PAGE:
by Tara Abhasakun
In February 2015, a concert was held in Los Angeles in support of the “Education is Not a Crime” campaign, founded by Canadian Muslim journalist Maziar Bahari in support of Baha’i students in Iran. Baha’is are Iran’s largest religious minority, comprising approximately 300,000 Iranian citizens. Since the inception of the Baha’i Faith in 1844, Iranian Baha’is have been violently persecuted. This persecution is because the Baha’i prophet, Baha’u’llah, claimed that Mohammad is not the last prophet (to Shi’ite clerics, this is apostasy).
Today, violent persecution is much less common, although Baha’is still experience a tremendous amount of societal discrimination. One form of oppression is discrimination with respect to higher education. Baha’i youth are denied the right to attend colleges and universities in Iran. In response, Baha’is created the Baha’i Institute of Higher Education (BIHE), an underground university that holds classes in the homes of students and professors. Many BIHE students and faculty have been arrested. In response, Baha’i and non-Baha’i Iranians, both in the diaspora and in Iran, have made efforts to support BIHE. Mr. Bahari created a campaign titled “Education is Not a Crime,” in which citizens of diverse backgrounds from around the world sent videos in which they voiced their support for BIHE and stated that education was not a crime.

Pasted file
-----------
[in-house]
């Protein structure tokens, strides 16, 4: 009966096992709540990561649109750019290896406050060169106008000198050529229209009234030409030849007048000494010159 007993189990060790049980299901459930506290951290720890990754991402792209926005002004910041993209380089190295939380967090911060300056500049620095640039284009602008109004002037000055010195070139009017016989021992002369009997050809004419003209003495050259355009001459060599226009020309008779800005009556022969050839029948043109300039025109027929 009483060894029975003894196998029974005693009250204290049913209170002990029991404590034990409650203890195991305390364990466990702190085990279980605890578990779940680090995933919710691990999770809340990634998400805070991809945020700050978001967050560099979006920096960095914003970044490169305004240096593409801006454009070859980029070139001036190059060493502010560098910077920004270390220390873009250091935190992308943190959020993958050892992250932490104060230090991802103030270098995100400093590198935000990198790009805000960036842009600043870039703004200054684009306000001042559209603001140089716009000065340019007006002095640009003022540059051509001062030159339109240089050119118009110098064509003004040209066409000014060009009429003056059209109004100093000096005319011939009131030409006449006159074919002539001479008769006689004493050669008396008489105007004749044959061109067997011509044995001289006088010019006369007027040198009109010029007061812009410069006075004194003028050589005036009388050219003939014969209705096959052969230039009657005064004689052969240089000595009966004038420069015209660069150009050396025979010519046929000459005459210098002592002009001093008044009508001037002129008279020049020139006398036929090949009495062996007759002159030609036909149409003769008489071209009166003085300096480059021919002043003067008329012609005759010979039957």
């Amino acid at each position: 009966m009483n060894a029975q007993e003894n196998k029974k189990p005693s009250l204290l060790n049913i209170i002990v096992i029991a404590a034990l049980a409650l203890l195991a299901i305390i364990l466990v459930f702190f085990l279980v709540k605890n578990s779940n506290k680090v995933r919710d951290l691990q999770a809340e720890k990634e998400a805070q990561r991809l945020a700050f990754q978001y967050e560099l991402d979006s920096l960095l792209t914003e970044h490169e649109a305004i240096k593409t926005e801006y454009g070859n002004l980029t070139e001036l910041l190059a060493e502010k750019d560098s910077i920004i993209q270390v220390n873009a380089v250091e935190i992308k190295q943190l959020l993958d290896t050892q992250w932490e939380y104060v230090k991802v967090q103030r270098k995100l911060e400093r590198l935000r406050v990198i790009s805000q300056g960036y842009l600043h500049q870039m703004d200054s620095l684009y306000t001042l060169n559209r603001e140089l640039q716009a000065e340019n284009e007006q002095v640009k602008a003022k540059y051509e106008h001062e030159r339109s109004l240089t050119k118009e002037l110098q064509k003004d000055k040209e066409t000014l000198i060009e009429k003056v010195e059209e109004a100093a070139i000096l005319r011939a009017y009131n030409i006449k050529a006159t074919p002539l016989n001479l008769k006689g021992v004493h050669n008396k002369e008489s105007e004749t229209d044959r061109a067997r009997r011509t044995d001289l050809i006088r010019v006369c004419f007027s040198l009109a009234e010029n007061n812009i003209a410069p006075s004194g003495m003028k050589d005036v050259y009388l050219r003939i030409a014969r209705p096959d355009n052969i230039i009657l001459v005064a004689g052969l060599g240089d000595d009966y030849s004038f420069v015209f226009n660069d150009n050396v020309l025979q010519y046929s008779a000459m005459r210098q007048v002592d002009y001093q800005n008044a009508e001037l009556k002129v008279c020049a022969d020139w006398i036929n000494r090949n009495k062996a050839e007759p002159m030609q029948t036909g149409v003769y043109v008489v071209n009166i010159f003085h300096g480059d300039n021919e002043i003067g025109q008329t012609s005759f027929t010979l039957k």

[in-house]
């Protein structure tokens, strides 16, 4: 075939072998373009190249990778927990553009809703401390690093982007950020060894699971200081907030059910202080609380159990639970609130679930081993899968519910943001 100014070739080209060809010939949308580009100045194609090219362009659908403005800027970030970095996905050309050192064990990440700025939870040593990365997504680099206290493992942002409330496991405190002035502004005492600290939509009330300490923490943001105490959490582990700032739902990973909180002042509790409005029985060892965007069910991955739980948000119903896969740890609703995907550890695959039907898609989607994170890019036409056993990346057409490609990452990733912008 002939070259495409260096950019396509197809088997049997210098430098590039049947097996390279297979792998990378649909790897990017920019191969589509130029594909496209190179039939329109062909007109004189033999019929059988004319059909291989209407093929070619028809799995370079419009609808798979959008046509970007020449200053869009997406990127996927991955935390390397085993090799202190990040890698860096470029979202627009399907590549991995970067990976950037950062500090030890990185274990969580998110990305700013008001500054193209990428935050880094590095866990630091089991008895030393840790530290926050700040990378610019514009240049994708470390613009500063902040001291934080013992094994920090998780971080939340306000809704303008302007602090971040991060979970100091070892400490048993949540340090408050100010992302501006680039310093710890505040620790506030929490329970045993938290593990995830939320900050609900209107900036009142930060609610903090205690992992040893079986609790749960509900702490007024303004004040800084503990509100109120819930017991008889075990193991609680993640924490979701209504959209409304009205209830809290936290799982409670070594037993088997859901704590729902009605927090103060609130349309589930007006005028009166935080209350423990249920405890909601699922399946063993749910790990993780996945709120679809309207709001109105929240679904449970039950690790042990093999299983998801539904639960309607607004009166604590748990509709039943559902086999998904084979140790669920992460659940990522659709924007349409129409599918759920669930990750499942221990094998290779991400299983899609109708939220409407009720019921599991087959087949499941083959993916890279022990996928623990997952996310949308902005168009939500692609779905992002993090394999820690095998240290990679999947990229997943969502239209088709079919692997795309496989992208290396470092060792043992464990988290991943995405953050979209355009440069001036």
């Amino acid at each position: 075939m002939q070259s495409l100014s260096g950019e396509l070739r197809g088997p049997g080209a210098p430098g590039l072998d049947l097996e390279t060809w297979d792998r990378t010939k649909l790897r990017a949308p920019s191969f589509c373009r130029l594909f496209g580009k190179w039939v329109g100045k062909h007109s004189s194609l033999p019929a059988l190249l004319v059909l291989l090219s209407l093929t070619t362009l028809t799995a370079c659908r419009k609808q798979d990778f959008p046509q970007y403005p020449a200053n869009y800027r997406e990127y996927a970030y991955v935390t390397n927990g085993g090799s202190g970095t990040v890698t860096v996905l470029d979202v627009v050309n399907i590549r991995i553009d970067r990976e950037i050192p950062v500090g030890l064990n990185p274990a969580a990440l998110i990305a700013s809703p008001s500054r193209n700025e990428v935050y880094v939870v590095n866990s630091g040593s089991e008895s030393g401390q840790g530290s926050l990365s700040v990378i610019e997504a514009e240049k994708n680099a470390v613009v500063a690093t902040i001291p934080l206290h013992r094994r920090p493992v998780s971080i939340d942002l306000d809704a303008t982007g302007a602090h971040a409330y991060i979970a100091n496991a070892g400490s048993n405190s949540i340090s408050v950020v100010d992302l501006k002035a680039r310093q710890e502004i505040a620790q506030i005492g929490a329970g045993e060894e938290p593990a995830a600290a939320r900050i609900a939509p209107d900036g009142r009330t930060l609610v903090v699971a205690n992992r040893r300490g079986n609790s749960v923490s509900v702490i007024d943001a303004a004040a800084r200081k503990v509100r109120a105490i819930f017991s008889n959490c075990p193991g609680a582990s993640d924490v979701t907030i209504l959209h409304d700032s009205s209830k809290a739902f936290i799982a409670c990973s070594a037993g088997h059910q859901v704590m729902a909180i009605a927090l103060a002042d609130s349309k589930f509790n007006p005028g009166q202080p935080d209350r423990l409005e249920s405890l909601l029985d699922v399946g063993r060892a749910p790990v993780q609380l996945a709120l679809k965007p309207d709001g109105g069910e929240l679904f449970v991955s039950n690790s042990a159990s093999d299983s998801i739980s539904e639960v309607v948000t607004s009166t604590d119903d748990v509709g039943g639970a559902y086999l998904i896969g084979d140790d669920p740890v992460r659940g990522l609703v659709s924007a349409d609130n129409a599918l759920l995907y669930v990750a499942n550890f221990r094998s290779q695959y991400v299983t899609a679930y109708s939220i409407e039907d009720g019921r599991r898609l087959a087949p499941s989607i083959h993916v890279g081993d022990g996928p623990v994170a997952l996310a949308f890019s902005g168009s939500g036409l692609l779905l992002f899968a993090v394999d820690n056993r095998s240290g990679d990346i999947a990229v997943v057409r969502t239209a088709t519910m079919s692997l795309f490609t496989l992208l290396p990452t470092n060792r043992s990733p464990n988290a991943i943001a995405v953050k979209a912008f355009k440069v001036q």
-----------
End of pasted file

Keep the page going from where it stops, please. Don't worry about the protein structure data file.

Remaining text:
In the summer of 2015, “Education is Not a Crime” launched the “Paint the Change” campaign in New York, London, and other cities around the world. During “Paint the Change,” artists and other citizens spray-painted murals reading “education is not a crime” on city walls. They then used social media to publicize their artwork and the message behind it.
Anyone can participate in “Paint the Change” by following the directions on this link http://www.paintthechange.me/take-action-street-art-handbook/. The next campaign will be held in Tacoma, Washington, on October 9th, 2015 https://www.facebook.com/events/1483018875346223/